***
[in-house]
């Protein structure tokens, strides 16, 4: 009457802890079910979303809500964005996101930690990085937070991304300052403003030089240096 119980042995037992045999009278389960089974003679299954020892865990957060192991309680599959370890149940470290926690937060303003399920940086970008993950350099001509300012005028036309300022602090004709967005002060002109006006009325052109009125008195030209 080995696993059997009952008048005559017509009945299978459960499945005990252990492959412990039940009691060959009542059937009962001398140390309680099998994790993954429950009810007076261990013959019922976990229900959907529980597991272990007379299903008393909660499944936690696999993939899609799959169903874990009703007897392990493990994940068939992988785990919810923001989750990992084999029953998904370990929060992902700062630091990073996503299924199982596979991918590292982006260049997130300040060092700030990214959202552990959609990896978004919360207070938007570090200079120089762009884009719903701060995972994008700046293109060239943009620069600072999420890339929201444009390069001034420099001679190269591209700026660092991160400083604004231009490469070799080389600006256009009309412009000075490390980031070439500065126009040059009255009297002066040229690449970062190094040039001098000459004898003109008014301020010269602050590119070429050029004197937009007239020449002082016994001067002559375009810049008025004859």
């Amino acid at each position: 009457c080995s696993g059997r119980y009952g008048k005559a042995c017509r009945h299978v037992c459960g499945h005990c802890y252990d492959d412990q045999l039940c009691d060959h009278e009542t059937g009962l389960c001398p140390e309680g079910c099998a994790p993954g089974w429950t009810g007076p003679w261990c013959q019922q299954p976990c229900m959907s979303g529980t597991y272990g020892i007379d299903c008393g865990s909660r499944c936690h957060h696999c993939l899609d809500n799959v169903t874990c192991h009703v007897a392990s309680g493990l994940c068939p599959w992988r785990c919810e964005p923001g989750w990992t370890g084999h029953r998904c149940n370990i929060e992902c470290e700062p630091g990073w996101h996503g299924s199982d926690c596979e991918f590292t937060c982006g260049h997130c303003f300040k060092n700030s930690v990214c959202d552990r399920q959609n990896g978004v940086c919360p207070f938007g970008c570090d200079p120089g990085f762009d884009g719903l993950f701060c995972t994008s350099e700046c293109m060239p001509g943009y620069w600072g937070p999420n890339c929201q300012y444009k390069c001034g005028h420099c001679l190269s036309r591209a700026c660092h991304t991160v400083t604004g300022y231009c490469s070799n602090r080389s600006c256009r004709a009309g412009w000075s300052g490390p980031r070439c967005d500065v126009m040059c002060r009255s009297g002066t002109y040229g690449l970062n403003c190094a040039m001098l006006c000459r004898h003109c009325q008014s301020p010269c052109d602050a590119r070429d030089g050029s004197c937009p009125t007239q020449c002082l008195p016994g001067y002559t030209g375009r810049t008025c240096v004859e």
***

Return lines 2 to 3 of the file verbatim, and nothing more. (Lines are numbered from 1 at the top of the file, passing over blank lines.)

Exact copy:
């Protein structure tokens, strides 16, 4: 009457802890079910979303809500964005996101930690990085937070991304300052403003030089240096 119980042995037992045999009278389960089974003679299954020892865990957060192991309680599959370890149940470290926690937060303003399920940086970008993950350099001509300012005028036309300022602090004709967005002060002109006006009325052109009125008195030209 080995696993059997009952008048005559017509009945299978459960499945005990252990492959412990039940009691060959009542059937009962001398140390309680099998994790993954429950009810007076261990013959019922976990229900959907529980597991272990007379299903008393909660499944936690696999993939899609799959169903874990009703007897392990493990994940068939992988785990919810923001989750990992084999029953998904370990929060992902700062630091990073996503299924199982596979991918590292982006260049997130300040060092700030990214959202552990959609990896978004919360207070938007570090200079120089762009884009719903701060995972994008700046293109060239943009620069600072999420890339929201444009390069001034420099001679190269591209700026660092991160400083604004231009490469070799080389600006256009009309412009000075490390980031070439500065126009040059009255009297002066040229690449970062190094040039001098000459004898003109008014301020010269602050590119070429050029004197937009007239020449002082016994001067002559375009810049008025004859």
């Amino acid at each position: 009457c080995s696993g059997r119980y009952g008048k005559a042995c017509r009945h299978v037992c459960g499945h005990c802890y252990d492959d412990q045999l039940c009691d060959h009278e009542t059937g009962l389960c001398p140390e309680g079910c099998a994790p993954g089974w429950t009810g007076p003679w261990c013959q019922q299954p976990c229900m959907s979303g529980t597991y272990g020892i007379d299903c008393g865990s909660r499944c936690h957060h696999c993939l899609d809500n799959v169903t874990c192991h009703v007897a392990s309680g493990l994940c068939p599959w992988r785990c919810e964005p923001g989750w990992t370890g084999h029953r998904c149940n370990i929060e992902c470290e700062p630091g990073w996101h996503g299924s199982d926690c596979e991918f590292t937060c982006g260049h997130c303003f300040k060092n700030s930690v990214c959202d552990r399920q959609n990896g978004v940086c919360p207070f938007g970008c570090d200079p120089g990085f762009d884009g719903l993950f701060c995972t994008s350099e700046c293109m060239p001509g943009y620069w600072g937070p999420n890339c929201q300012y444009k390069c001034g005028h420099c001679l190269s036309r591209a700026c660092h991304t991160v400083t604004g300022y231009c490469s070799n602090r080389s600006c256009r004709a009309g412009w000075s300052g490390p980031r070439c967005d500065v126009m040059c002060r009255s009297g002066t002109y040229g690449l970062n403003c190094a040039m001098l006006c000459r004898h003109c009325q008014s301020p010269c052109d602050a590119r070429d030089g050029s004197c937009p009125t007239q020449c002082l008195p016994g001067y002559t030209g375009r810049t008025c240096v004859e």